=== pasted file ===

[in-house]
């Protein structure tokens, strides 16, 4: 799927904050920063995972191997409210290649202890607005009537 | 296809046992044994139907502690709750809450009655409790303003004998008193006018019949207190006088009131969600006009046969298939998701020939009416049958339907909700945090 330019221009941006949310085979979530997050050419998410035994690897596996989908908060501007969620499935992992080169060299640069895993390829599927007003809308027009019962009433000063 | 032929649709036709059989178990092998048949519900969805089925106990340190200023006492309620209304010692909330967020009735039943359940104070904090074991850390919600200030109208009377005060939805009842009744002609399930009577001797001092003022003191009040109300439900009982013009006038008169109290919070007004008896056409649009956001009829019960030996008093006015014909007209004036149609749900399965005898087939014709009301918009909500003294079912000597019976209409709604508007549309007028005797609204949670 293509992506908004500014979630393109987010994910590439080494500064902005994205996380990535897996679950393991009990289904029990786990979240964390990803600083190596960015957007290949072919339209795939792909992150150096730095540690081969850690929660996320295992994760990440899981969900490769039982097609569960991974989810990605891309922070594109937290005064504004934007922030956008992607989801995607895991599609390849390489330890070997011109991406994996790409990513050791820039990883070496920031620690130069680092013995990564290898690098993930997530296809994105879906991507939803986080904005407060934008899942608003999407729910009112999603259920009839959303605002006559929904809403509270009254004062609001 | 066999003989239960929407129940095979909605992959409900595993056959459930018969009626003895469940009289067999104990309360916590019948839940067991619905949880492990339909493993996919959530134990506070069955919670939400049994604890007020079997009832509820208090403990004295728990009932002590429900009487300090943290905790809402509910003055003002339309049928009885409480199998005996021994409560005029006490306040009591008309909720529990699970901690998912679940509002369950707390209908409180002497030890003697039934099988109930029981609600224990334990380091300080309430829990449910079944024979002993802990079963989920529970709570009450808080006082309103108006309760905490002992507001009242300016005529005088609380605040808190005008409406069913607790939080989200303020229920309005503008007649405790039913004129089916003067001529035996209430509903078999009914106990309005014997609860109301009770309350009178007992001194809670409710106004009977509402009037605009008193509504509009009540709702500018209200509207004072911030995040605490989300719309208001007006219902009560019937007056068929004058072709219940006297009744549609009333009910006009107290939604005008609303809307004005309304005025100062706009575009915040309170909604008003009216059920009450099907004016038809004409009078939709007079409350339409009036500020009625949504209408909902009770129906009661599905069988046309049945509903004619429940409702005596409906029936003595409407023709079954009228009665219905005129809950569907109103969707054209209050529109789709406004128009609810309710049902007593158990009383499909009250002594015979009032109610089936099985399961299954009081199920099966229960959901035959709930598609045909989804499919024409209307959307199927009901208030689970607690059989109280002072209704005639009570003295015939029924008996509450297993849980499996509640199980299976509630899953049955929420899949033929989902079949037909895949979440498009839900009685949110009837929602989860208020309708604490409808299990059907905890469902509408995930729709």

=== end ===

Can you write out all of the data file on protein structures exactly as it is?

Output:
[in-house]
């Protein structure tokens, strides 16, 4: 799927904050920063995972191997409210290649202890607005009537 | 296809046992044994139907502690709750809450009655409790303003004998008193006018019949207190006088009131969600006009046969298939998701020939009416049958339907909700945090 330019221009941006949310085979979530997050050419998410035994690897596996989908908060501007969620499935992992080169060299640069895993390829599927007003809308027009019962009433000063 | 032929649709036709059989178990092998048949519900969805089925106990340190200023006492309620209304010692909330967020009735039943359940104070904090074991850390919600200030109208009377005060939805009842009744002609399930009577001797001092003022003191009040109300439900009982013009006038008169109290919070007004008896056409649009956001009829019960030996008093006015014909007209004036149609749900399965005898087939014709009301918009909500003294079912000597019976209409709604508007549309007028005797609204949670 293509992506908004500014979630393109987010994910590439080494500064902005994205996380990535897996679950393991009990289904029990786990979240964390990803600083190596960015957007290949072919339209795939792909992150150096730095540690081969850690929660996320295992994760990440899981969900490769039982097609569960991974989810990605891309922070594109937290005064504004934007922030956008992607989801995607895991599609390849390489330890070997011109991406994996790409990513050791820039990883070496920031620690130069680092013995990564290898690098993930997530296809994105879906991507939803986080904005407060934008899942608003999407729910009112999603259920009839959303605002006559929904809403509270009254004062609001 | 066999003989239960929407129940095979909605992959409900595993056959459930018969009626003895469940009289067999104990309360916590019948839940067991619905949880492990339909493993996919959530134990506070069955919670939400049994604890007020079997009832509820208090403990004295728990009932002590429900009487300090943290905790809402509910003055003002339309049928009885409480199998005996021994409560005029006490306040009591008309909720529990699970901690998912679940509002369950707390209908409180002497030890003697039934099988109930029981609600224990334990380091300080309430829990449910079944024979002993802990079963989920529970709570009450808080006082309103108006309760905490002992507001009242300016005529005088609380605040808190005008409406069913607790939080989200303020229920309005503008007649405790039913004129089916003067001529035996209430509903078999009914106990309005014997609860109301009770309350009178007992001194809670409710106004009977509402009037605009008193509504509009009540709702500018209200509207004072911030995040605490989300719309208001007006219902009560019937007056068929004058072709219940006297009744549609009333009910006009107290939604005008609303809307004005309304005025100062706009575009915040309170909604008003009216059920009450099907004016038809004409009078939709007079409350339409009036500020009625949504209408909902009770129906009661599905069988046309049945509903004619429940409702005596409906029936003595409407023709079954009228009665219905005129809950569907109103969707054209209050529109789709406004128009609810309710049902007593158990009383499909009250002594015979009032109610089936099985399961299954009081199920099966229960959901035959709930598609045909989804499919024409209307959307199927009901208030689970607690059989109280002072209704005639009570003295015939029924008996509450297993849980499996509640199980299976509630899953049955929420899949033929989902079949037909895949979440498009839900009685949110009837929602989860208020309708604490409808299990059907905890469902509408995930729709």